When you are running a small business, things like balance sheets and long-term planning often take a back seat to the daily needs of your customers. As an entrepreneur myself, I know how it feels when you either have more work than you can handle or you’ve got to spend your days figuring out how to drum up more business.

As a result, many small business owners do not have a firm grasp on their financials. Some businesses simply don’t keep records throughout the year and instead tally everything up come tax time. Others are disciplined about keeping good records, but then never actually look at the numbers to learn about their business.

Strong accounting records are important for any dealings with the IRS, but they can also be a powerful tool for growing your business. When you have a firm handle on your business’ finances, you are in a better position to know where to focus your time and fix whatever aspects are holding your business back. Here are five easy tips for becoming more financially savvy:

1. Put Together a System for Organizing Expenses and Income

Small business accounting isn’t very complicated: you need to keep track of what your business spends (expenses) and what it receives (income). For starters, you’ll want to carefully record all your receipts (travel expenses, receipts for office supplies, invoice from your Web/email hosting company, cell phone bills, etc.) as well as your income receipts (invoices, check stubs, cash register tape, PayPal records, etc). Then, you’ll need to enter this information somewhere to make sense of the numbers.

Bookkeeping software automates most of the work for you, and fortunately there are some very good and affordable options out there, such as Mint or QuickBooks. There are dedicated apps for tracking expenses as well, like MileBug (mileage), Expensify (expenses), and Shoeboxed (paper receipts). Find the right system that works for you. It doesn’t necessarily have to be the most expensive and robust software available; sometimes simpler is better if it means you’ll use it on a regular basis.

2. Start Looking at Your Numbers Every Month

The point of organizing your records isn’t just to avoid an audit; you want to look at trends and numbers that can make or break your business. For example, you need to know how much cash your business has on hand, your rate of growth, your profit margin, and how much you are owed. You can compare this month or quarter to the same period last year. Are their seasonal trends? Is your business growing? Are you products/services priced correctly? Are you losing money from a certain product/service? Most financial software can put together these types of reports in seconds for you.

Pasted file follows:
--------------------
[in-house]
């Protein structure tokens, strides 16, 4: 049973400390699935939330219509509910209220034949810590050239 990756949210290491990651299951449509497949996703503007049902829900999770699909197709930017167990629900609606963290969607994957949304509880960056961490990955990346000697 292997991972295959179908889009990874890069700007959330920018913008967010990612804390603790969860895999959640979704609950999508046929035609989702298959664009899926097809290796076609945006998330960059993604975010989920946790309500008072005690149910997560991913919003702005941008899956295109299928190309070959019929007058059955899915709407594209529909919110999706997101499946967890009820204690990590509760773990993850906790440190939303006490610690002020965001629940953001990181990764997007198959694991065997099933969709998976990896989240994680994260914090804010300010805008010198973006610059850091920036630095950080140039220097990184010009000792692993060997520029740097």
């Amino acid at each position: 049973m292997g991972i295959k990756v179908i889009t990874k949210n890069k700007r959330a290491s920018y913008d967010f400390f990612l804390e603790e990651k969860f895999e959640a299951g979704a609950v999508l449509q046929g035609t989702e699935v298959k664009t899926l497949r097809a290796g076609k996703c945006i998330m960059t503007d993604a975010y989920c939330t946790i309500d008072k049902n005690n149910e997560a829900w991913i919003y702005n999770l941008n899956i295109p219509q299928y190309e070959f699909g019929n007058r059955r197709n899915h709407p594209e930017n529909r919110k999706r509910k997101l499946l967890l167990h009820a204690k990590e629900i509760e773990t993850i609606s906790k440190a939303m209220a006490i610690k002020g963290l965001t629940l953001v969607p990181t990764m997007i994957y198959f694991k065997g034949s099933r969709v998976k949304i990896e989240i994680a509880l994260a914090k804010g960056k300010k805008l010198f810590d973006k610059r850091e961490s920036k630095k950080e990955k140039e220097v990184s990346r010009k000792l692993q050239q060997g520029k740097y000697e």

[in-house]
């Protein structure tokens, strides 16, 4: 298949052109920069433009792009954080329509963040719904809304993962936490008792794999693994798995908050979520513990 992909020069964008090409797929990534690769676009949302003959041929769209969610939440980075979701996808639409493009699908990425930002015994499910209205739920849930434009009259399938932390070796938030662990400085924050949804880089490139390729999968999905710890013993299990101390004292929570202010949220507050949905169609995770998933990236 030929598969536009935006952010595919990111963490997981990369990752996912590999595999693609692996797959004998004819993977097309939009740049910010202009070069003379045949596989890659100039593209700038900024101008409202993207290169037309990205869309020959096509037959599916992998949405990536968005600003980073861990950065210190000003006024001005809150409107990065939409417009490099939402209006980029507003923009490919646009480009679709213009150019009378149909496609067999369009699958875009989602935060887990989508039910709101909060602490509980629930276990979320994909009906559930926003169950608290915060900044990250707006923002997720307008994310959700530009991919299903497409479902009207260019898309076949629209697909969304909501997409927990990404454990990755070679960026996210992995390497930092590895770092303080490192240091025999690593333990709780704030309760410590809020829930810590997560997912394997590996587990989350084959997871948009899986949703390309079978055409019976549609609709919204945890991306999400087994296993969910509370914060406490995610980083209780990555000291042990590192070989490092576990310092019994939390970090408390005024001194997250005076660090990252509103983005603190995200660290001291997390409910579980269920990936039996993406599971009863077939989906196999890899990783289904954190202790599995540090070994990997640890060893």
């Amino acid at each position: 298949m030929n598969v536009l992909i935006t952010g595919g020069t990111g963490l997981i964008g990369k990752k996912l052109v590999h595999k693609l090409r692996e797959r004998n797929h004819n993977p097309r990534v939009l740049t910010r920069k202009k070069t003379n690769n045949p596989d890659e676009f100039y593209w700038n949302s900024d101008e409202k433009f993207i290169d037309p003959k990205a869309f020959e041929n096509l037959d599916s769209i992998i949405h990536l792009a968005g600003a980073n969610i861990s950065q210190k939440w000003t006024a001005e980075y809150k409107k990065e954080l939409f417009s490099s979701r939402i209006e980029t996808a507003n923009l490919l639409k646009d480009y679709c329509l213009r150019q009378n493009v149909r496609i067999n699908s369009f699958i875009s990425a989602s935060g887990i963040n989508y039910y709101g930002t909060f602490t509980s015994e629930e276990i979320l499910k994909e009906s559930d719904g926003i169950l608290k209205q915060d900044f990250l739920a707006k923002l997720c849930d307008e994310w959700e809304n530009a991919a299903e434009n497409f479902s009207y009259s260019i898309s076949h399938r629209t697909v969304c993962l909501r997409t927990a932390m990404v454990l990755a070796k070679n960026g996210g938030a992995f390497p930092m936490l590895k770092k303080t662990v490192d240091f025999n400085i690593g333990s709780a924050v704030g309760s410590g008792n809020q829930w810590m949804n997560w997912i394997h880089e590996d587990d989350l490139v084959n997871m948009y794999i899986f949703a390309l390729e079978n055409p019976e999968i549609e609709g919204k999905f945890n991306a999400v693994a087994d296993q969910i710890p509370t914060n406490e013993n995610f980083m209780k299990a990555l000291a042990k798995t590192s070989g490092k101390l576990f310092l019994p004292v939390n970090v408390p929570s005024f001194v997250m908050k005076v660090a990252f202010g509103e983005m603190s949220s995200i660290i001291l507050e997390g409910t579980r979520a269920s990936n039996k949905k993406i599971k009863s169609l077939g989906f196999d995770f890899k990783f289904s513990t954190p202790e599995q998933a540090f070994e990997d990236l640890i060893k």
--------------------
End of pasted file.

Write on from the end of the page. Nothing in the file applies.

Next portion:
3. Get on Top of Your Accounts Receivable

Many small businesses work hard to close the sale, but fail to invest as much time in managing the receivables. Cash flow problems may not be a matter of poor sales, but poor accounts receivables.

You can help avoid receivable problems by making it as easy as possible for customers to pay you; for example, by accepting credit cards, accepting payments electronically, and using remote check capture to deposit checks without heading out to the bank. You can look into apps like Square for accepting credit cards and FreshBooks for invoicing. However, no matter what kind of method you use, it’s up to you to invoice your customers as quickly as possible, set payments terms that are in line with your industry, and stay on top of past due accounts.

4. Understand Your Cash Flow Cycle

If you understand your business’ regular cash flow cycle, you can better plan and reduce the stress that comes when cash is tight. How long does it take you to collect your receivables? How quickly do you need to pay your bills? Do you need help funding this spread?

You may not even realize it, but all businesses have some degree of seasonal trends. By running financial reports for the year(s), you can understand how your business ebbs and flows over the year, and plan accordingly. For example, when you know that work is light every August, you can choose to vacation then or use the time to plan ahead for the year.

5. Get in Touch with an Accountant

This is a perfect time of year to work with an accountant or small business financial advisor. That’s because there’s still time to act on any suggestions for your 2014 taxes.

If you are not interested in having someone handle your books on an ongoing basis, you can set up a consult meeting where you can ask all the questions you have been wondering about over the years: How can I lower my self-employment taxes? Should I stay a sole proprietor or become an LLC? What’s the best way to handle my inventory costs? How much of my travel costs can I expense?

Final Thoughts

You need to have your financial information organized to file your taxes. Why not keep up with your accounting throughout the year so it becomes a strategic asset?

For local business information on 15 million businesses, visit InBusiness.com.

This article was written by Nellie Akalp from Forbes and was legally licensed through the NewsCred publisher network.